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  • Writer's pictureKathy Troxler

Who's Gonna' Fill Their Shoes, Who's Gonna' Stand that Tall?

When it comes to horse training, Mike and I have specialized in starting youngsters; and while Mike does all of the “first step ups”, that first step doesn’t usually happen until a horse has graduated from “Miss Kathy’s School of Manners and Ground Work”.


We are ALL products of our upbringing, and I’m no exception.


My horse training career—which began in a non-professional capacity at age 11—was under the tutelage of Mr. Glenn Evans. Glenn ran the boarding stable where Sha and I spent most of our summers. We thought we ran wild and free, but in the background—making sure we learned to do things right and behaved properly around horses—was Glenn. Far enough away that we didn’t feel caged in by rules, but close enough to make sure we didn’t do anything stupid. Like most cowboys, Glenn's primary concern was probably for the welfare of the horses, but Sha and I were the beneficiaries all the same!

Glenn could have scoffed at my eleven-year old self when I said I wanted to train and ride my first three-year old. Face it, I was eleven! But Glenn didn’t laugh. Instead, he taught me about bosals, patiently showed me how to tie a mecate and most importantly, taught me (hands-on) how to long-line cowboy style. Little did he know that lesson would lay the foundation for my career.


I learned at Glenn’s side that if you can’t get it done on the ground, you probably shouldn’t be swinging a leg over that horse…at least not quite yet.

Fast forward. On the other end of my career is another Colorado cowboy with a different school of thought—Dan Bruce, colt breaker extraordinaire. It appeared Dan would swing a leg over any horse. But that wasn’t quite true. While he did swing a leg over a few green-broke, snorty-things that made my eyebrows raise, the truth was Dan had a great way of reading a horse. Horse whispering sounds kind of woo-woo, and Dan himself would have laughed at the term, but he could certainly read a horse quickly and calculate the odds. When one did cut loose and bronc, Dan just went with the flow: relaxed, easy, fluid, often laughing, and more times than not with that dang flag stick in his mouth. He didn’t get mad or combative. Why bother when that’s just what young horses do? Dan met horses on their terms; then once the drama was over, the two of them explored the big world together, fearlessly. He was confident, so they were too.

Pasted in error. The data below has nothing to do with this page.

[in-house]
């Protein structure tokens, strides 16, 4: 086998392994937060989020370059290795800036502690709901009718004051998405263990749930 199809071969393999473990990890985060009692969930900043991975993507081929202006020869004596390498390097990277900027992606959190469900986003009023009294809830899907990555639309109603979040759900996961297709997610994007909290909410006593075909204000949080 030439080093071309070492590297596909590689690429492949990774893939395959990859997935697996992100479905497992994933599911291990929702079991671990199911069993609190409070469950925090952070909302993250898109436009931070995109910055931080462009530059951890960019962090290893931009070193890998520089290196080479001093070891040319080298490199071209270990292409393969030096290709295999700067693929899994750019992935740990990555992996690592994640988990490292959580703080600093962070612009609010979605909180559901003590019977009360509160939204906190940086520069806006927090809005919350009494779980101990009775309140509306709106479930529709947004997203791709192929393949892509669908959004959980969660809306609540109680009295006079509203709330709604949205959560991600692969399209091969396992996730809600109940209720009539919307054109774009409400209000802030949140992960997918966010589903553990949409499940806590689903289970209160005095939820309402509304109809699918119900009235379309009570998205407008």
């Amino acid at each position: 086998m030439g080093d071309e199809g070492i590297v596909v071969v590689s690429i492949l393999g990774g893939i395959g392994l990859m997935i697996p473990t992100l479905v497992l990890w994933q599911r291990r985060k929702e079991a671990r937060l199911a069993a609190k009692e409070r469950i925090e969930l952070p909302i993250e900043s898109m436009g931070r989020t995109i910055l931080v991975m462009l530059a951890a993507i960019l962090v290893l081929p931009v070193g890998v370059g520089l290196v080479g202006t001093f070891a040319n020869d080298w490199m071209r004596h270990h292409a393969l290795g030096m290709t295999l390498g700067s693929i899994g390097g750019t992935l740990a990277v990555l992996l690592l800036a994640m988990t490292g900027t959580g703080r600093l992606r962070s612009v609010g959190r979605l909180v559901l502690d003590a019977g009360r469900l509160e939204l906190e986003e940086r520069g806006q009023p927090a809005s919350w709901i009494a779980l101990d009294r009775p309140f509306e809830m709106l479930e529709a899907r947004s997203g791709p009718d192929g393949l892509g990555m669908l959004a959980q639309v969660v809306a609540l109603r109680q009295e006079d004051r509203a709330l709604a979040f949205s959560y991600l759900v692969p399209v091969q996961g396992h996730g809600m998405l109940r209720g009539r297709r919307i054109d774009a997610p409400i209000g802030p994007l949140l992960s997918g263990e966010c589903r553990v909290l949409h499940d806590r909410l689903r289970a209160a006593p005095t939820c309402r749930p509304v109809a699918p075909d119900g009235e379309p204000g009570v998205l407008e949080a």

Glenn and Dan. Two Colorado cowboys. Different in some ways, kindred spirits in others, both of whom occupy places of legendary status on my personal, superhero wall-of-fame. I’m truly a better trainer for having known them.

They're both gone now; and as I reflect on the impact they had on me I circle back to the question posed in beginning of this post:


This post is in some ways a call to action! Because, we need more Glenn’s and Dan’s in the horse world. To call them cowboys or colt breakers is too narrow, too small, too restrictive. They were horsemen in the truest, finest, purest sense of the word.


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